And yet, it might not be so surprising. Admittedly, this is an American-centric and New York-centric book, which might not appeal to a wide British audience. It is also a very Jewish-centric book, which would lend to both its gaining and losing interest on many different fronts. However, if this novel is looked upon as how I see it – a type of allegory, with a heavy helping of magical realism – it could, and should, draw a very large audience of admirers. In other words, as unusual as this book is, it epitomizes excellence in storytelling with rare style and exceptional intelligence. No, this book will certainly not be for everyone, and I can imagine that many will hate it completely and utterly. But I think The Puttermesser Papers by Cynthia Ozick deserves a full five out of five stars and would highly recommend it to anyone who is looking for something really distinctive to read.

The Puttermesser Papers by Cynthia Ozick
Published by Atlantic Books, January 2014
With thanks to the publisher for providing a review copy.


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Puttermesser Papers, The
by Cynthia Ozick

One Comment on "The Puttermesser Papers"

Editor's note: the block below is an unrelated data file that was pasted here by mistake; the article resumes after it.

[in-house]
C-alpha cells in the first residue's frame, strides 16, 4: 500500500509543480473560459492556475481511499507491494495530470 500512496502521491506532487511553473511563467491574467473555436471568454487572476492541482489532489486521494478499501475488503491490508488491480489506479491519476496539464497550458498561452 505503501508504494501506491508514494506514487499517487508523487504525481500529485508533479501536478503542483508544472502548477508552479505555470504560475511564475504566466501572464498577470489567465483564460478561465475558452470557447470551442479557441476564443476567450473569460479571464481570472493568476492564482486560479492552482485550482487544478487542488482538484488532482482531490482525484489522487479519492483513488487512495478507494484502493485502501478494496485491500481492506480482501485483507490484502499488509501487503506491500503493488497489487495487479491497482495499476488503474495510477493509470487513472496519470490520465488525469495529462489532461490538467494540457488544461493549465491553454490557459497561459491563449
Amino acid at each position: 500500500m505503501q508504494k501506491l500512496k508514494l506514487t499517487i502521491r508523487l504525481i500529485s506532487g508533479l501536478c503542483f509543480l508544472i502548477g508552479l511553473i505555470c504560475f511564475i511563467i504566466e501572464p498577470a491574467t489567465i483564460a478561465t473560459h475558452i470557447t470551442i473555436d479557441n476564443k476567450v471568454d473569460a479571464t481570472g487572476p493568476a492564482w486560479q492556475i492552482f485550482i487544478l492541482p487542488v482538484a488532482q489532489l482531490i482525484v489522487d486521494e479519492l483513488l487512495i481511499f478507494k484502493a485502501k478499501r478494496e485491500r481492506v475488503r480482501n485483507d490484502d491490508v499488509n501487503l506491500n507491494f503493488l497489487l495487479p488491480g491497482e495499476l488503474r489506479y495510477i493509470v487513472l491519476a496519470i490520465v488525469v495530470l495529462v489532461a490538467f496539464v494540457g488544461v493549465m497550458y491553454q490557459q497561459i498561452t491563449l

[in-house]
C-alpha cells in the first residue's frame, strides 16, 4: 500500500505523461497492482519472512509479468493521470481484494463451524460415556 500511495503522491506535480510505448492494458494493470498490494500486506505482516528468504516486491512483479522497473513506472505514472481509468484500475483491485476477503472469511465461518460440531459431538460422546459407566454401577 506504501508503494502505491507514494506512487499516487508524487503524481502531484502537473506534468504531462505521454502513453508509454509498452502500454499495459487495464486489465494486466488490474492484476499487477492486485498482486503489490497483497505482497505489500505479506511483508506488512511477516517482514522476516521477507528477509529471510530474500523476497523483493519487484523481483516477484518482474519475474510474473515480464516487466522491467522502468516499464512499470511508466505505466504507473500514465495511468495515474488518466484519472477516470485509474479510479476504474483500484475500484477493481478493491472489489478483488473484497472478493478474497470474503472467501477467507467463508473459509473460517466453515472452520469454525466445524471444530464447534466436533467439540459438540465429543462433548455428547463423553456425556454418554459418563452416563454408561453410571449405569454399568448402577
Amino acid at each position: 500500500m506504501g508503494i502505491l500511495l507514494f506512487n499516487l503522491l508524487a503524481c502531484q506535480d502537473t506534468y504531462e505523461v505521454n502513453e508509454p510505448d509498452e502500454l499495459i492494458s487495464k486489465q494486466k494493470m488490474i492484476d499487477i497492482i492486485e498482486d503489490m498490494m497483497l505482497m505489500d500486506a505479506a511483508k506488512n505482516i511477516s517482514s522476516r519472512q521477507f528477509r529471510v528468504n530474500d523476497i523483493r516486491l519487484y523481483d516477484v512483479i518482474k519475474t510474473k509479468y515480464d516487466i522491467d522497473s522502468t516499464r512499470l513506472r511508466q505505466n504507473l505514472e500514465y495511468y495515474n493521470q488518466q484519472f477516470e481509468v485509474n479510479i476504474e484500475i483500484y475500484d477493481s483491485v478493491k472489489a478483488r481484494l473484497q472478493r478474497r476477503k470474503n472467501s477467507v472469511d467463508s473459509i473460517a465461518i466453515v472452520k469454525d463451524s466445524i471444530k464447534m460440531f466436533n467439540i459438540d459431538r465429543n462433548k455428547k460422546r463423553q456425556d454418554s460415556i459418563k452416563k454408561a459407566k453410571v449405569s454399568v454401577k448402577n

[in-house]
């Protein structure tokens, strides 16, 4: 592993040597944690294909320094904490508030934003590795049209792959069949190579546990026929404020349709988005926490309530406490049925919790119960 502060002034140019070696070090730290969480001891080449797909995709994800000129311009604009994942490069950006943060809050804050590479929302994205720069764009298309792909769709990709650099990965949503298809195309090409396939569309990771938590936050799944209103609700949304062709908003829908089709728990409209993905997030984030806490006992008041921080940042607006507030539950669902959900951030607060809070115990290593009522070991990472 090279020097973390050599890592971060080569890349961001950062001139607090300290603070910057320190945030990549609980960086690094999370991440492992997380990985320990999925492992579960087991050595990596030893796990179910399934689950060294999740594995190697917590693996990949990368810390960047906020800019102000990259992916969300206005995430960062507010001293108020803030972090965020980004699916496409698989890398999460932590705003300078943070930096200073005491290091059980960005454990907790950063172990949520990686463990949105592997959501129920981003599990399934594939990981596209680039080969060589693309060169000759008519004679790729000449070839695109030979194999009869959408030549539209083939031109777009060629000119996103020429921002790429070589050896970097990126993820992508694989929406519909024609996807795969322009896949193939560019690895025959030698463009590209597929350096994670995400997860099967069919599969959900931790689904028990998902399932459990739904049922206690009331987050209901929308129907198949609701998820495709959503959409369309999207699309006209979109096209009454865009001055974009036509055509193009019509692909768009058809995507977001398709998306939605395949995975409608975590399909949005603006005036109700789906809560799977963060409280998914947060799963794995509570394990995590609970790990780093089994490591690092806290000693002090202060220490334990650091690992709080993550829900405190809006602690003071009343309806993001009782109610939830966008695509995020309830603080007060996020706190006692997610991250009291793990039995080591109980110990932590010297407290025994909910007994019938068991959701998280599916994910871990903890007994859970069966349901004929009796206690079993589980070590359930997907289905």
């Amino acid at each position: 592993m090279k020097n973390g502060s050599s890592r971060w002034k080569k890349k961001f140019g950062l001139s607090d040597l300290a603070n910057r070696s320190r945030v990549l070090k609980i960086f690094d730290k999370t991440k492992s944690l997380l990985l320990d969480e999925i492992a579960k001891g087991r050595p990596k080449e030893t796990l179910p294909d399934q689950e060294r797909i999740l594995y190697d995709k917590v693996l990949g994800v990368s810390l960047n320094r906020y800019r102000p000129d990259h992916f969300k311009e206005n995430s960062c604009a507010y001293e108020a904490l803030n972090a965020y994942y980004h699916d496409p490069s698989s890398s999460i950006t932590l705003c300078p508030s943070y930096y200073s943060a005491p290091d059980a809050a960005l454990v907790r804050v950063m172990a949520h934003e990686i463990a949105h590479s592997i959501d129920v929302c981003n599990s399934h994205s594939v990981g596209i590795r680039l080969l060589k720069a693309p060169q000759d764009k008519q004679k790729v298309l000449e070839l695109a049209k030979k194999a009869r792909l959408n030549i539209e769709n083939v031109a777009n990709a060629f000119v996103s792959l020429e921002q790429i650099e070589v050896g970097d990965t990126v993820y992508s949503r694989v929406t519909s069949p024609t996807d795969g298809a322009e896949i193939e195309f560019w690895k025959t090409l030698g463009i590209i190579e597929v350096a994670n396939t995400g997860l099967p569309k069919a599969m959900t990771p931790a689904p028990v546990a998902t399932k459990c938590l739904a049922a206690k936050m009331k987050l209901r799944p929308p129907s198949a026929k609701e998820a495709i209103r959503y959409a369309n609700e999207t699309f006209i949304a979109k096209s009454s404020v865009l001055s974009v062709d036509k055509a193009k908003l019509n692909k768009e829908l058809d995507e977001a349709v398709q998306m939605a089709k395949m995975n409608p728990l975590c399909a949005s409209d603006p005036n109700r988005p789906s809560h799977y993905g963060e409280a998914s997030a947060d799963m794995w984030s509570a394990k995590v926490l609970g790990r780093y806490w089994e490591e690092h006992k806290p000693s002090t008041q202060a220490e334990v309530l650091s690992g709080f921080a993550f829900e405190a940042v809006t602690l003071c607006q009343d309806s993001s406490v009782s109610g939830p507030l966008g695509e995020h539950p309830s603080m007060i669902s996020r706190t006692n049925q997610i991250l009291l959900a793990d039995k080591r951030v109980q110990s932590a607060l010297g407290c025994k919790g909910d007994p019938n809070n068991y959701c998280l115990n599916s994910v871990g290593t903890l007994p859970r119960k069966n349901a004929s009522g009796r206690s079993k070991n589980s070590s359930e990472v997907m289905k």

1. Mary Glickman
    22/02/2014 at 15:21 Permalink

    Davida, to see this review is like a visit with an old dear friend. The Puttermesser Papers is one of my most admired reads. I adore it. It’s one of the reasons I haven’t been able to read the current novel winning lots of fans and praiseful attention, The Golem and the Jinni, because I figure I couldn’t help but compare Ozick’s golem to Wecker’s. (from what I’ve read of it -granted not the best yardstick to judge a novel- Wecker’s golem is a useful image while Ozick’s is pure golem squared. The novel as a whole is a brilliant concept brilliantly realized.

    So glad you’ve discovered Ozick. She’s utterly brilliant always. Might I suggest Heir to the Glimmering World next?

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Written by Davida Chazan
Davida Chazan

Davida Chazan (aka The Chocolate Lady) was born in the USA and moved to Israel over 30 years ago. She's been reviewing books on the internet for over 12 years on various sites, including Dooyoo, Ciao and Yahoo! Contributor Network. Davida works as a Resource Development Associate for a Non-Profit Organization and lives in Jerusalem with her husband and three grown-up children. Davida is also a published poet as well as a gourmet of chocolate!